Motor skill delays are quite common. Children who have neurological conditions or who are experiencing developmental delays may struggle with fine motor skills. Fine motor skill problems are frequently identified in preschool when it becomes clearer that kids are having trouble with certain academic tasks, such as learning to duplicate shapes or letters.

Conclusion

Children's physical development is usually looked at through normative development. A normative perspective establishes certain milestones as normal and allows for comparison. This allows nutritionists and pediatrists to explore deficiencies and problems that might exist. However, one also needs to remember that these are culturally context-dependent. What might be perceived as healthy growth ideas in one country might not be considered important in another. Additionally, one's socioeconomic background can impact their growth and development significantly.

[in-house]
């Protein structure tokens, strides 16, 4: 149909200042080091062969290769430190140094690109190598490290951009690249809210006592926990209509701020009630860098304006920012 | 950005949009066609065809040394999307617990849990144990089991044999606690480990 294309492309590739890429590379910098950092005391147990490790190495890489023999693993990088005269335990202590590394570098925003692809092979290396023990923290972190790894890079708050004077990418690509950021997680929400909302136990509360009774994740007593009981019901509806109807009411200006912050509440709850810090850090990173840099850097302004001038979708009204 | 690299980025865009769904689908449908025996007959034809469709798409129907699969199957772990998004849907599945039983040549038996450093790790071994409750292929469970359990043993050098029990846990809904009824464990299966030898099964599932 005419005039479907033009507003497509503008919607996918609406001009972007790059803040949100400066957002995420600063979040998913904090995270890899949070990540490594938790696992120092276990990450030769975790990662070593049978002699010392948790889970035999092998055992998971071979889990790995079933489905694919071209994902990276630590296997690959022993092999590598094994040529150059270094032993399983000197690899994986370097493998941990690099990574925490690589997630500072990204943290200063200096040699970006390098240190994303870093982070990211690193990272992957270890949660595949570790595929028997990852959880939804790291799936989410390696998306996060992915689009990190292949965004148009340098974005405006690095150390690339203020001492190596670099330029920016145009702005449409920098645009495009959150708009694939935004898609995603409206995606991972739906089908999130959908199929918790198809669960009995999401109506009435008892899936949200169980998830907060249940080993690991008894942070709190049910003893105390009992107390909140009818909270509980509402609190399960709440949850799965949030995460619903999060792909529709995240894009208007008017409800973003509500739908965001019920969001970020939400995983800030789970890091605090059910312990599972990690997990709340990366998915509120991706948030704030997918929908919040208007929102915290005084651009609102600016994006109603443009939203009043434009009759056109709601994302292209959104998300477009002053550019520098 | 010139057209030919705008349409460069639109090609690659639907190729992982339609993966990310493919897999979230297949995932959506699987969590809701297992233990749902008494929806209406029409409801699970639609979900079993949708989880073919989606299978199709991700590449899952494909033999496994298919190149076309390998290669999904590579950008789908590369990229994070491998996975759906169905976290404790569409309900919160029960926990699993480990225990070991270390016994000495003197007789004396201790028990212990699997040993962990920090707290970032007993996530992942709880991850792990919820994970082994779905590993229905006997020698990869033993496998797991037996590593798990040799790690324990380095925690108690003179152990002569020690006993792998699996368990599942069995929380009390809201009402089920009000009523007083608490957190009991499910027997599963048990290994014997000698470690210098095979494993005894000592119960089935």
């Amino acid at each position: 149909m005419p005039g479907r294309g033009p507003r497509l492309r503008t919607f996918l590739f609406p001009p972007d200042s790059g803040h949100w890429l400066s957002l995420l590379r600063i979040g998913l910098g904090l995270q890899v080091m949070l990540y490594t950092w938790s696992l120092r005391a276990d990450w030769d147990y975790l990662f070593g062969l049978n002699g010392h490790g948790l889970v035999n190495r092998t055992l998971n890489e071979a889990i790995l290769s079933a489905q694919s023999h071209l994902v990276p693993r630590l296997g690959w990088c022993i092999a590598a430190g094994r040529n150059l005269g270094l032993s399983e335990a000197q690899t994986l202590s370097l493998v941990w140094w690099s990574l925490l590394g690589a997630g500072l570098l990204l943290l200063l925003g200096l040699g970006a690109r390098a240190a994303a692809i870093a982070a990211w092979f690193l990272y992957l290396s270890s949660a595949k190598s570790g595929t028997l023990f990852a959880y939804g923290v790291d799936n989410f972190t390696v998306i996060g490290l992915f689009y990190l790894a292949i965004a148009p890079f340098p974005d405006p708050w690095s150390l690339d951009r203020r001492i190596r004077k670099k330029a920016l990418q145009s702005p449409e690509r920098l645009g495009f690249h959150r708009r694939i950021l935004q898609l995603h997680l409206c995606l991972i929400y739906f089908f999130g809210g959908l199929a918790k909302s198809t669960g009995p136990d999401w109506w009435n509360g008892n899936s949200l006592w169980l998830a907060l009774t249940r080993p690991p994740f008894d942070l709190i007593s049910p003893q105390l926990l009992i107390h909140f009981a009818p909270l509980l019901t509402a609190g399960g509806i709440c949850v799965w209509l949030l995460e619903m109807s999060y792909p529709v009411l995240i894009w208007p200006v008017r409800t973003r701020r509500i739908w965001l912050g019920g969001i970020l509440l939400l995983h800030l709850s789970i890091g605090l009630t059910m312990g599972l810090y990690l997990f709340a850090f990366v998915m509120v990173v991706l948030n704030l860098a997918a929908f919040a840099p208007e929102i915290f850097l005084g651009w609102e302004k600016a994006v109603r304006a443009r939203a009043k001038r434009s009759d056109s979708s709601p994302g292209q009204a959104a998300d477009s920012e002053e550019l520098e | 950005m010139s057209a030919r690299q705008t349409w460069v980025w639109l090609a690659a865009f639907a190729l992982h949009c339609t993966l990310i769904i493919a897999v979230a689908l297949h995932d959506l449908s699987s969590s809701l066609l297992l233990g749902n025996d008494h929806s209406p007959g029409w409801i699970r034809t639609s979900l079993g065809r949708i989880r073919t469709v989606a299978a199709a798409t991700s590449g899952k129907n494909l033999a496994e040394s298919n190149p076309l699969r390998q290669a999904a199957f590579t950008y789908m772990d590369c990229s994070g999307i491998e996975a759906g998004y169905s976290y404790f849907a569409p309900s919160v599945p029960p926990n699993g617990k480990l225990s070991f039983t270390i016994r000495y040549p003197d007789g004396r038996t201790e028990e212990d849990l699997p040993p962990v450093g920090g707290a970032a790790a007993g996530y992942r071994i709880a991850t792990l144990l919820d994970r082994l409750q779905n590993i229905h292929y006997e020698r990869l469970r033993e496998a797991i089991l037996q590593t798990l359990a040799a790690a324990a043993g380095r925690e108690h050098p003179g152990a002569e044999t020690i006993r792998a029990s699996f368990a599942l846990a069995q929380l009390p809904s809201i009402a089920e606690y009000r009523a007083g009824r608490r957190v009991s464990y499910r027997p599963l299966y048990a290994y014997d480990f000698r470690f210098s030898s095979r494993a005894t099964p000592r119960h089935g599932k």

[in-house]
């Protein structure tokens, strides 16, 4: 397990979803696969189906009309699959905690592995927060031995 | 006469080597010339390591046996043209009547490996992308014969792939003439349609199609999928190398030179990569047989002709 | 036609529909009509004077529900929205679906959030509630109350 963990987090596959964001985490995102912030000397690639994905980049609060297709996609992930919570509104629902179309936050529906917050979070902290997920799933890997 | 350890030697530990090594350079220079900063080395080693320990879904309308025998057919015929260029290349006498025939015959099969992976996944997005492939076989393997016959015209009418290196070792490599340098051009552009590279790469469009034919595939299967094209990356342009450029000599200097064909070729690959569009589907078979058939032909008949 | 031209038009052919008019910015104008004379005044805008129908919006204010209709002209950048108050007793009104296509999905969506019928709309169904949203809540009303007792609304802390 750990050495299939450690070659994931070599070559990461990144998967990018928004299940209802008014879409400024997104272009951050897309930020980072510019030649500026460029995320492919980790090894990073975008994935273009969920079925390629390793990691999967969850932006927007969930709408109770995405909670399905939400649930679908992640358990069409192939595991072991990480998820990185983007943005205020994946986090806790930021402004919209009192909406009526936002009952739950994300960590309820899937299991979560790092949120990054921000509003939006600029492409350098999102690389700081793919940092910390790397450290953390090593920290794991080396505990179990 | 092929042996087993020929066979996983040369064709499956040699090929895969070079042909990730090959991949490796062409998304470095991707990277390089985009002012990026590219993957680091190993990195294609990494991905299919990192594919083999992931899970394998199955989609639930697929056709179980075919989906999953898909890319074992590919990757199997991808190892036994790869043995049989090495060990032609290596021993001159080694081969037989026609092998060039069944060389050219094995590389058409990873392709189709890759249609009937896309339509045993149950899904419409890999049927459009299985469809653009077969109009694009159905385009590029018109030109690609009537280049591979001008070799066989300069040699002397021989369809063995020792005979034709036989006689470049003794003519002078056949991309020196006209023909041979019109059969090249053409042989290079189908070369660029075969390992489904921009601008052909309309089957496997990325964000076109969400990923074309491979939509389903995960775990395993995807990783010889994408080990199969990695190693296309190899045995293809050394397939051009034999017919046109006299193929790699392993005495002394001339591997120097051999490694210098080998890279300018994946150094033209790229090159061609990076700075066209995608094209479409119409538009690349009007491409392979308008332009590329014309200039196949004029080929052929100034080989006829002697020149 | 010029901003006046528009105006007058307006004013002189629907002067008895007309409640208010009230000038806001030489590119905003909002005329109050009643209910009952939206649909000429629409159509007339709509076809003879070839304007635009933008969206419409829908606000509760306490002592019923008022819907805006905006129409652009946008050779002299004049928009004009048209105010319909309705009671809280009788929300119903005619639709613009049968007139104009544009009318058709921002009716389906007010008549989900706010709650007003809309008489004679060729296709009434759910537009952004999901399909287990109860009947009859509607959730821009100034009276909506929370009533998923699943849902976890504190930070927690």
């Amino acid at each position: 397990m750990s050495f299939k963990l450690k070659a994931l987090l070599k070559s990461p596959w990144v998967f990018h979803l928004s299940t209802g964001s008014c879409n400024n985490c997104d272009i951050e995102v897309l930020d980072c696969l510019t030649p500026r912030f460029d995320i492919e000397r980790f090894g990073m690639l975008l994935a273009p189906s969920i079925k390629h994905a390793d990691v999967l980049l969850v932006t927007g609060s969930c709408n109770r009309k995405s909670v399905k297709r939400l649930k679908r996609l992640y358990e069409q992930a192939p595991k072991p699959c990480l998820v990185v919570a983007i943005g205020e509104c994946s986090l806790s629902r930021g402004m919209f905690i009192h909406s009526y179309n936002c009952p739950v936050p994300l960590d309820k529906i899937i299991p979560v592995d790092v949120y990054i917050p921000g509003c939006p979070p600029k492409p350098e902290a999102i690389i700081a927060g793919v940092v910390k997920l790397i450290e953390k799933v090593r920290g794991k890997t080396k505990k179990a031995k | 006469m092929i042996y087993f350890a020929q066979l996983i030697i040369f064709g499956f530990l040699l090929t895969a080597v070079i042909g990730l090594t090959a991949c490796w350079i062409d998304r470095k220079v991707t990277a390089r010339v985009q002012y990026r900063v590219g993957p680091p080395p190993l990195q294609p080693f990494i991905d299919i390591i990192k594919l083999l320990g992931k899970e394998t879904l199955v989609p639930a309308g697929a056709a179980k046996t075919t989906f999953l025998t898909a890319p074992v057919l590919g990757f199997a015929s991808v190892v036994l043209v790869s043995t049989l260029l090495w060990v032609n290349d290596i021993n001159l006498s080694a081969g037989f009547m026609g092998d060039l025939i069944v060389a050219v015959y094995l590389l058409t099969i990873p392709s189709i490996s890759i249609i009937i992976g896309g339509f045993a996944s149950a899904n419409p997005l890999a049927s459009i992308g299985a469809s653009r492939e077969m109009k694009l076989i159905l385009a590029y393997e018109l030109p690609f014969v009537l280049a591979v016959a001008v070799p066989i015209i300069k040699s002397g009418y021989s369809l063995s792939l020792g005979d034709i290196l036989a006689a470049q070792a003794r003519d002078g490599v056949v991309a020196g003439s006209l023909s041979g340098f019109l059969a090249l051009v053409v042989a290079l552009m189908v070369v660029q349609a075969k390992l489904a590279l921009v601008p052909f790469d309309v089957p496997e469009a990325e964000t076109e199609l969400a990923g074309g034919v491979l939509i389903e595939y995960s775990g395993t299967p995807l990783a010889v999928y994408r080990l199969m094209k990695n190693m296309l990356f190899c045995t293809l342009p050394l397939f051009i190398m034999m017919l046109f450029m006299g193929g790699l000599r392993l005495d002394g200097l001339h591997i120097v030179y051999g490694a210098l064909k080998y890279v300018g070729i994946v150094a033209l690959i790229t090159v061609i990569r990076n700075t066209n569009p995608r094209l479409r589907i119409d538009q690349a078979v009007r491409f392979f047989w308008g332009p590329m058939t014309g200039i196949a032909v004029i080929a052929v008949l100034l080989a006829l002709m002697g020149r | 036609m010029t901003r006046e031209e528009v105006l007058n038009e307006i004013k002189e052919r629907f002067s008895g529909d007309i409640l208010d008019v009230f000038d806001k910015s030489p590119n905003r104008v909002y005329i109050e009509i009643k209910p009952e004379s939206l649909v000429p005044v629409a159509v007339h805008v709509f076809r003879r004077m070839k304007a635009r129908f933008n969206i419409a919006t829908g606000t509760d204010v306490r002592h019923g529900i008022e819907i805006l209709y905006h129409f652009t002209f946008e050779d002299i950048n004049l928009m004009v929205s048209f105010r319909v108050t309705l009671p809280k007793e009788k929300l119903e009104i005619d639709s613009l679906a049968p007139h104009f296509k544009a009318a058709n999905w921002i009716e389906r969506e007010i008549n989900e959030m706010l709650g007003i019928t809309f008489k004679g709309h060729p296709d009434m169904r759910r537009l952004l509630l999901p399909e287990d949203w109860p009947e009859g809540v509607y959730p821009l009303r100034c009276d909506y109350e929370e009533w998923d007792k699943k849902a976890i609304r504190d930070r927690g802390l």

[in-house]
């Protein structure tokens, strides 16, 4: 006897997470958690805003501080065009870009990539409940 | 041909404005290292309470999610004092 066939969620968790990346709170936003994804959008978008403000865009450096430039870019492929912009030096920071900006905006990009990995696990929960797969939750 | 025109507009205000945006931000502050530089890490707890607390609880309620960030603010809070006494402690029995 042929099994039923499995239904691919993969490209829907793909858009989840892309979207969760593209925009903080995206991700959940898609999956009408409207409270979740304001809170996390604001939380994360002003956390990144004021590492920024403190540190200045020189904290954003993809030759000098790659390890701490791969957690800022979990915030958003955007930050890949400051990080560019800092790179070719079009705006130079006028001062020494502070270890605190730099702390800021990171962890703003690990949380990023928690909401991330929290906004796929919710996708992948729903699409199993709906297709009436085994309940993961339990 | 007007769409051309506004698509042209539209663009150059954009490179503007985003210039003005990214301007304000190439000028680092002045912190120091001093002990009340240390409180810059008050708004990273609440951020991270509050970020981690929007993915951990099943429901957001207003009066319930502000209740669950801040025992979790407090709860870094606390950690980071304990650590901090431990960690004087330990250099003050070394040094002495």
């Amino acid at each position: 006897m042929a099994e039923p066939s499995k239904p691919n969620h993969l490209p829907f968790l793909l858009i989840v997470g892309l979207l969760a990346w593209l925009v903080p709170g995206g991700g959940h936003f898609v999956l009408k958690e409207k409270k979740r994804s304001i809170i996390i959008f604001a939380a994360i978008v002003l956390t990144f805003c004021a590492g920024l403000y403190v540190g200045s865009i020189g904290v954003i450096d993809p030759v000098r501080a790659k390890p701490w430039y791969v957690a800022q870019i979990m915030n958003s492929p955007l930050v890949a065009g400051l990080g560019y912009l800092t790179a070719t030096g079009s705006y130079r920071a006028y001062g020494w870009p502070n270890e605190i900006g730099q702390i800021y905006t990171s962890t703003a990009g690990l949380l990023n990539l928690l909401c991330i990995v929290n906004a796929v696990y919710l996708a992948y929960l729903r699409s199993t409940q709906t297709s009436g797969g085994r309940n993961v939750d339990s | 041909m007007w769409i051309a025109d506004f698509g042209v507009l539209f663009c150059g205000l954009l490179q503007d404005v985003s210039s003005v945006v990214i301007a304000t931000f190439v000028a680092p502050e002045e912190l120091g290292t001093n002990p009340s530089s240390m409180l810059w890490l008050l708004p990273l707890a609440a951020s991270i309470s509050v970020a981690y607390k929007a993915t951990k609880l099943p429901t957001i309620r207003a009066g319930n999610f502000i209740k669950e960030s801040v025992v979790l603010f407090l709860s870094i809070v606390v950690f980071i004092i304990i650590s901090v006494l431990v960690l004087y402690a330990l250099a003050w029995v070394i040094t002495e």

Updated on: 10-Apr-2023